An alternative visionfor the future of Chrisp Street Market By Kalpana Gurung &​ Robert Buss​

An alternative visionfor the future of Chrisp Street Market

By Kalpana Gurung &​ Robert Buss​ (Studio H​oopla)

The Metsä Wood Plan B competition is an opportunity to address the socially and environmentally unsustainable trajectory of housing development in London. 

Chrisp Street Market has been chosen as the site of enquiry, since plans have recently been submitted for planning approval, which will destroy most of the site and, with it, businesses, homes and community. It shares the qualities of many large redevelopments around London: wholesale destruction of existing buildings, private developers with a stranglehold on profit and the ‘cleansing’ of the city. 

The site is located in the London Borough of Tower Hamlets within sight and walking distance of the employment centre of Canary Wharf. 

Much of the site was built for the 1951 Festival of Britain, showcasing Britain’s commitment to a social democratic future. The current plans to build 750 new homes and upgrade retail units will make the area unaffordable to live or work for existing residents. 

London has a housing crisis but tackling this should not come at the expense of quality of life and the destruction of diverse and functioning communities. We should address the much more difficult, but responsible challenge of augmenting the new with the old - both physical and social.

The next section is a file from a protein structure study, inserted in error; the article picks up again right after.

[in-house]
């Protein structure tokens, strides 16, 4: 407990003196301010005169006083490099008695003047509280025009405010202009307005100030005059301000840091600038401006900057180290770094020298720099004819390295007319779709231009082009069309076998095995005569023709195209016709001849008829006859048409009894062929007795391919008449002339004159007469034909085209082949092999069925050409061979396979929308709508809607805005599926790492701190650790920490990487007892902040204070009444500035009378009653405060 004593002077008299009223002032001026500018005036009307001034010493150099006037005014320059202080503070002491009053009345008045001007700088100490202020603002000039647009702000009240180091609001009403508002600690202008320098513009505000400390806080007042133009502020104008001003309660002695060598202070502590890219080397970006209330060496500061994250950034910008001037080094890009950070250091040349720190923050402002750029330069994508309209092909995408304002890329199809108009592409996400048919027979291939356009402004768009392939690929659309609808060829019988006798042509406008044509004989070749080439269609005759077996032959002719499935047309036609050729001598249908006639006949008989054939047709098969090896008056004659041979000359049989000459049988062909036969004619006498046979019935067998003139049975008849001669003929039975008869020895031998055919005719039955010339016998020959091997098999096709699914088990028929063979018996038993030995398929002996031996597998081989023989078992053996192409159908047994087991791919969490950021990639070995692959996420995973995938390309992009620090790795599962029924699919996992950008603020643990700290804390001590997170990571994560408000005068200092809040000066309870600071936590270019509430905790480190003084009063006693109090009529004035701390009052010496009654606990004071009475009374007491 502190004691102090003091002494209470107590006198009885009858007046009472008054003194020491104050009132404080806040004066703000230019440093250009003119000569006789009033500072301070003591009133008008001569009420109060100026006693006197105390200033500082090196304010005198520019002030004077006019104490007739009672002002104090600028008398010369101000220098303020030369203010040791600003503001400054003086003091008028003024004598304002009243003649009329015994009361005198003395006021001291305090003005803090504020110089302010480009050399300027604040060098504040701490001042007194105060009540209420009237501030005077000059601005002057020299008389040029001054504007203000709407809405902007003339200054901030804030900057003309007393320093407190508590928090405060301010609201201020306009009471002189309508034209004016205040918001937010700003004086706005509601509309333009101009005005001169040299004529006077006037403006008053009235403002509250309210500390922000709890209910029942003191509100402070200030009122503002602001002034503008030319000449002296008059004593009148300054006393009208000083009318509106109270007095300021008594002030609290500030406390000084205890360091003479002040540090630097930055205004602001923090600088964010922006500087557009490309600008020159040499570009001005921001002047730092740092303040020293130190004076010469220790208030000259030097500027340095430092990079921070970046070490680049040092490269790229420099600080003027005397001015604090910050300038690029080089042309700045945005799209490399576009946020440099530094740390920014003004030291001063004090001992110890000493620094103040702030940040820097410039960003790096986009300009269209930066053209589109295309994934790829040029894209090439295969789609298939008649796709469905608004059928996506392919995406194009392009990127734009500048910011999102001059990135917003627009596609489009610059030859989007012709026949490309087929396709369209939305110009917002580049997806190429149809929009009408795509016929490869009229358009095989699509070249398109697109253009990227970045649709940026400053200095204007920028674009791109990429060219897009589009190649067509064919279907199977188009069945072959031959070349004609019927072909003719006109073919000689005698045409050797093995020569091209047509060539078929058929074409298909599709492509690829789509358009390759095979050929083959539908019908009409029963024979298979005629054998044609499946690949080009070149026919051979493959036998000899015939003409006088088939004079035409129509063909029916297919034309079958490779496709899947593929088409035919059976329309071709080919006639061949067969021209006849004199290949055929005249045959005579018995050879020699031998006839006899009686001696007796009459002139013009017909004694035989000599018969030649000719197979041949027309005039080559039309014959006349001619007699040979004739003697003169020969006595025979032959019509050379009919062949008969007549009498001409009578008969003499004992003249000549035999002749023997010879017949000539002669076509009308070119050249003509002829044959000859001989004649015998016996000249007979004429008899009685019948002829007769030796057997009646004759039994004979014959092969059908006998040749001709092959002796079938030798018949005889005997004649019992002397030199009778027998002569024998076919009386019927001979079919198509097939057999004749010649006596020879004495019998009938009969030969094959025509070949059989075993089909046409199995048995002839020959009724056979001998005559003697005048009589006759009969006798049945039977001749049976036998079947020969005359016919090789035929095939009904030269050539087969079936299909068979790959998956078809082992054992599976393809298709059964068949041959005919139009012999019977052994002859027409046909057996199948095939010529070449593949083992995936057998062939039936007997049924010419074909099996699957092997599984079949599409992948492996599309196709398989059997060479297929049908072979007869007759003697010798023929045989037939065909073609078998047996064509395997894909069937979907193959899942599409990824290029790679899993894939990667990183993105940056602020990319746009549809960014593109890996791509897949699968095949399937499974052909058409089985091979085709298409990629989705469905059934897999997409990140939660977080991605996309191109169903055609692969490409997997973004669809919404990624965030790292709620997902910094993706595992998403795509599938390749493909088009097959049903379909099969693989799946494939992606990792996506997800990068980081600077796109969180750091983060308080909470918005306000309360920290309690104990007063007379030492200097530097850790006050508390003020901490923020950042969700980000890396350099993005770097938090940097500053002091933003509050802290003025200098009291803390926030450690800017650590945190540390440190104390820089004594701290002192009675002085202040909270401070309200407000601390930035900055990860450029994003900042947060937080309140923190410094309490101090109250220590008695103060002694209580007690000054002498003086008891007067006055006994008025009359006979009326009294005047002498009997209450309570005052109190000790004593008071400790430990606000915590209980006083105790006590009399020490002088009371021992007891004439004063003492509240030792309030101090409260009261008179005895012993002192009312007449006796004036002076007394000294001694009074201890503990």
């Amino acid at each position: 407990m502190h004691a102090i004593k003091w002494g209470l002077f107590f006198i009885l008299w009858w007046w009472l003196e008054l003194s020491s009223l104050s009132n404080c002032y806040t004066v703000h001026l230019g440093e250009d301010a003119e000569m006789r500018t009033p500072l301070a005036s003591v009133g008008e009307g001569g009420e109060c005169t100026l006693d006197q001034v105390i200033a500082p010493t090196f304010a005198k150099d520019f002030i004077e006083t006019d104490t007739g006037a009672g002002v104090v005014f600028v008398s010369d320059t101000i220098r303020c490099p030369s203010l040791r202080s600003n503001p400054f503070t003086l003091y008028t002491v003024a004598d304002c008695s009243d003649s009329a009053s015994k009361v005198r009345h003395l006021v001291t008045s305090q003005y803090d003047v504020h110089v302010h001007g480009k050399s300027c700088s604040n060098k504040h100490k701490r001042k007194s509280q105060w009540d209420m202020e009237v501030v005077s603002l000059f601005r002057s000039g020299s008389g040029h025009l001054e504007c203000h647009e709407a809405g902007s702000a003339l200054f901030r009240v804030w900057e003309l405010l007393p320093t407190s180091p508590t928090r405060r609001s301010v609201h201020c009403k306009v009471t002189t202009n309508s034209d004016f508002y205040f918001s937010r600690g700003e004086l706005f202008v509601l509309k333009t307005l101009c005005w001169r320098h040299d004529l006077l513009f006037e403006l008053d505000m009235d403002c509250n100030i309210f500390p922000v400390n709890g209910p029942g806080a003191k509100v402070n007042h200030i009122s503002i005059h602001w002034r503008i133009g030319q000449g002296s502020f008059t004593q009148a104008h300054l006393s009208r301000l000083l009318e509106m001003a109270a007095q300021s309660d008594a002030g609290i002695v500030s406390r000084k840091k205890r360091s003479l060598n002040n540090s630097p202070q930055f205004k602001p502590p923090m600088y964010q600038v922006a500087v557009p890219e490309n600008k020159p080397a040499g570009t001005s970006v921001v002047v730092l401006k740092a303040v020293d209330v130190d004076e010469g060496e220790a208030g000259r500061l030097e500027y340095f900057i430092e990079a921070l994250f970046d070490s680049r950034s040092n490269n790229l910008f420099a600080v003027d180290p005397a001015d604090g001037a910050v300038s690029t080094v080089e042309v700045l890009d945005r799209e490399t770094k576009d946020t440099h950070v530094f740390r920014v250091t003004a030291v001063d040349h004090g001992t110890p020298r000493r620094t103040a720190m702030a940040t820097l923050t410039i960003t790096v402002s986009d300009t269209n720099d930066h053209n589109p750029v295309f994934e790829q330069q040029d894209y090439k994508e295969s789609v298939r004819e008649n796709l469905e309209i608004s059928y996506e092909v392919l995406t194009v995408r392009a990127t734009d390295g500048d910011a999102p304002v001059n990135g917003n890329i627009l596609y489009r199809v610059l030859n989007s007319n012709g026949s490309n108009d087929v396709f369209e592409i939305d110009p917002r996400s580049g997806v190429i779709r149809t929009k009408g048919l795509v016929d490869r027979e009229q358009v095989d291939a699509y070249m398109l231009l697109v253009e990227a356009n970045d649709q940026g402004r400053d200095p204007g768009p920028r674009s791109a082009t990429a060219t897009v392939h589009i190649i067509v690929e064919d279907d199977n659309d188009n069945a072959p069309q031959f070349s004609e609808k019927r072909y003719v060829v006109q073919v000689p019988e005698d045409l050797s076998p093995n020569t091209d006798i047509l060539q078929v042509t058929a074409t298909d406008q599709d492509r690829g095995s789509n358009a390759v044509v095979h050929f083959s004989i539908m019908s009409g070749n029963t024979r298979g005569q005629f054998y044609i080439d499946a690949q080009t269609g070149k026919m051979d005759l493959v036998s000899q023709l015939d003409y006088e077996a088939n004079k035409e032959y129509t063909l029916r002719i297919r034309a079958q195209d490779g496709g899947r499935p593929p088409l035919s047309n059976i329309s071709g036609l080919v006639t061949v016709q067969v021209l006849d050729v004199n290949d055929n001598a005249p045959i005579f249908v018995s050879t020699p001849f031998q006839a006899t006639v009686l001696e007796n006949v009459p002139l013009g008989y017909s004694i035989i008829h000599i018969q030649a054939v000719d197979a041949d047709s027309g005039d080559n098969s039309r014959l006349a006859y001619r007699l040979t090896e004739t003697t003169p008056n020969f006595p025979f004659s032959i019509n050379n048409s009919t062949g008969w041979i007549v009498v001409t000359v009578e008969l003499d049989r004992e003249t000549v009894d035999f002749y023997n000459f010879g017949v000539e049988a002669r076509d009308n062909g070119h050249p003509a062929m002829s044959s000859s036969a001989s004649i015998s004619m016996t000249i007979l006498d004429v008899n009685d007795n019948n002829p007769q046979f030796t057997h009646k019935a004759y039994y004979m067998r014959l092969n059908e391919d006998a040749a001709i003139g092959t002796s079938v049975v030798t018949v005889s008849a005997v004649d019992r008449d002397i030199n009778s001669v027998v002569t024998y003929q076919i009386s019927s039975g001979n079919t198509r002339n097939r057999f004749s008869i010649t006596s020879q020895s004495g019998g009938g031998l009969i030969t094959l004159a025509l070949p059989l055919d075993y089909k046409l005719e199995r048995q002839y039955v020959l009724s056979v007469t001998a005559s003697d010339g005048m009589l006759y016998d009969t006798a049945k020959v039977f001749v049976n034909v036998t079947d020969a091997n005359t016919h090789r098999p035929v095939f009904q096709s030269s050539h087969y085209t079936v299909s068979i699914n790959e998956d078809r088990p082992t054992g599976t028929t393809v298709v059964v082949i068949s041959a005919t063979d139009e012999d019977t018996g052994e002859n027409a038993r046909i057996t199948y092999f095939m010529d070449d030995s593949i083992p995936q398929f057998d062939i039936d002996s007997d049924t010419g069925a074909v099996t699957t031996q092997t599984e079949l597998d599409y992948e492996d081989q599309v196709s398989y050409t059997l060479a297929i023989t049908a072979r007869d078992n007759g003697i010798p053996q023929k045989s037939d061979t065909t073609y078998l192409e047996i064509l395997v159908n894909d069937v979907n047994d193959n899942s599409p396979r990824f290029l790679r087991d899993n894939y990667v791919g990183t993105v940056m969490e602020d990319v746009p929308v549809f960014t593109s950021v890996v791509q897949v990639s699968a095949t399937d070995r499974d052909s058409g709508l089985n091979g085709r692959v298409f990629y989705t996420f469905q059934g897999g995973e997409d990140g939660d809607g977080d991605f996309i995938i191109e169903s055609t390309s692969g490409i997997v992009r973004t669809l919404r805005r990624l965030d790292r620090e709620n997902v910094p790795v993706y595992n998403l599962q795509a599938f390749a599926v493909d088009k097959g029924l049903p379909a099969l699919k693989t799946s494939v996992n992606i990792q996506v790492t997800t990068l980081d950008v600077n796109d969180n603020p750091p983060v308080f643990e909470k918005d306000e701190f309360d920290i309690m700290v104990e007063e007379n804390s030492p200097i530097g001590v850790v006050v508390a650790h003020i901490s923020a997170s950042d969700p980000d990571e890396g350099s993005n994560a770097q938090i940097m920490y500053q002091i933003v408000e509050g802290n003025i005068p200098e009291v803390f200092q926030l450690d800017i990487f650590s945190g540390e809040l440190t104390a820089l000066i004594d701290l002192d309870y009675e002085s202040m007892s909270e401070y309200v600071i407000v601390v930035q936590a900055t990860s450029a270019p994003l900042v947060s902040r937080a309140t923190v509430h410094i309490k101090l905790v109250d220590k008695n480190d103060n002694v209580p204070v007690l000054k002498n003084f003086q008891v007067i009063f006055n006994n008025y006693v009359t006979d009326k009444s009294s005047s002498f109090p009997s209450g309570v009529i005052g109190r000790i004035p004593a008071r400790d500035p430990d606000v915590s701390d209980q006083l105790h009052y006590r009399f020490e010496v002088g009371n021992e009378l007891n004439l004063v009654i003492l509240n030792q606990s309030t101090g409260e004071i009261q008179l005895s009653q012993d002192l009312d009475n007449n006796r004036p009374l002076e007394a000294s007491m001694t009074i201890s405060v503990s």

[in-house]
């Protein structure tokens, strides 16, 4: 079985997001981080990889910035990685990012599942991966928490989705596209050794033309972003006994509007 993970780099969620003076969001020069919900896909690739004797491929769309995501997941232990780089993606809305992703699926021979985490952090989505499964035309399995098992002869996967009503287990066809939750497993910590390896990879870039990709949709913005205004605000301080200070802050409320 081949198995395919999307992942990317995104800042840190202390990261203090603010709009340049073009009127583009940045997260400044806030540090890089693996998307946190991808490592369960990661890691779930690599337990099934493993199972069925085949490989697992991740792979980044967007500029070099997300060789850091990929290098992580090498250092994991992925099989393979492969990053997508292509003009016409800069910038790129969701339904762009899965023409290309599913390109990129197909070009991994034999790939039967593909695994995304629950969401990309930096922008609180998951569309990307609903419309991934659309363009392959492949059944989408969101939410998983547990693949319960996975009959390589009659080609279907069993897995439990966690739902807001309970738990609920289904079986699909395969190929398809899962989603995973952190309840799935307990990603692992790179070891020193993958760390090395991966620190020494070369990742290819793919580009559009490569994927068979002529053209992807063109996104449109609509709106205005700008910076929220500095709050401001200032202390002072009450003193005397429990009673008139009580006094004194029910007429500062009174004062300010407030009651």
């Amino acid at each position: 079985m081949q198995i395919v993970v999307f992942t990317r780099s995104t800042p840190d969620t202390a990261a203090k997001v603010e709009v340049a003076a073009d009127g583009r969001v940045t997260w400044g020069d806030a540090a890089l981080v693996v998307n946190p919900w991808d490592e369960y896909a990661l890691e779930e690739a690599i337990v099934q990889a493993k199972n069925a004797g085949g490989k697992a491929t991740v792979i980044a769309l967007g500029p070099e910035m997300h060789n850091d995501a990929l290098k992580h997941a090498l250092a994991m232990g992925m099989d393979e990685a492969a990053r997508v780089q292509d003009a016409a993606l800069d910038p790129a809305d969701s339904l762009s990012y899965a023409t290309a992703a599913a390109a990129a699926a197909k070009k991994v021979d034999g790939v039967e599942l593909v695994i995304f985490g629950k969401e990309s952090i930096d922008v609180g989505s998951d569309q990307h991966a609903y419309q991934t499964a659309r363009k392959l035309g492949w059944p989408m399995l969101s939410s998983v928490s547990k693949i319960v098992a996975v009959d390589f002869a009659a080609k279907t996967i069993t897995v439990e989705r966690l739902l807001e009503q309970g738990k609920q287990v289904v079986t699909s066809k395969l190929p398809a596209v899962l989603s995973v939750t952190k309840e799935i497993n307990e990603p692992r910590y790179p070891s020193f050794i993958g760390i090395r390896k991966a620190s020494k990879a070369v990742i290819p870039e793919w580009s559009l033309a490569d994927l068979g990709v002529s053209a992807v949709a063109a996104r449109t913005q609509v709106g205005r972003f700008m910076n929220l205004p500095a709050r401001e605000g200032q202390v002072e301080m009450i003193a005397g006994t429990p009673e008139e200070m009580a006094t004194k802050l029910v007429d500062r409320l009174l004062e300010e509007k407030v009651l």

Laminated veneer lumber is the ideal material to achieve this; lightweight, prefabricated modules can be craned into place with minimal disruption to the everyday life of the market. 

The scheme uses a familiar London typology of a busy public realm at the ground floor with a mix of housing above. 

In order for the intense commercial activity to continue and expand the public realm, podium structures fill in the urban block, creating a semi-public landscape, with loading areas retained beneath. Open staircases and lifts manage the transition between ground and first floors. 

Existing residential blocks are extended upwards using Kerto-Q and Kerto-S laminated veneer lumber modules while new blocks sitting on the podium itself use the same system. The timber is protected from the elements but visible through an aluminium glazed screen and is exposed throughout residential interiors, providing a highly insulated and high quality finish. 

This system could be adapted and replicated across London and other cities, as a way to address the tide of wholesale gentrification - a more human, slower paced and responsible method of regeneration and change, while adding significant density to the areas people want to live. 

This is a place where ordinary people can show civic pride, are much more conscious of the environmental consequences of their personal choices, where institutions and corporations adopt sustainable practices not just because it is economically or politically correct to do so, but because it is the responsible thing to do.​​

City Above the City architecture competition

Plan B : City Above the City architecture competition 

Metsä Wood challenged architects and students around the world to push the boundaries of modern wood building design in the urban environment. Entrants from 40 countries created their Plan B to urbanisation using wood (Kerto® LVL – laminated veneer lumber) as the main material. The task was to design a wooden extension to an existing urban building. The entries were designed to 69 cities worldwide.

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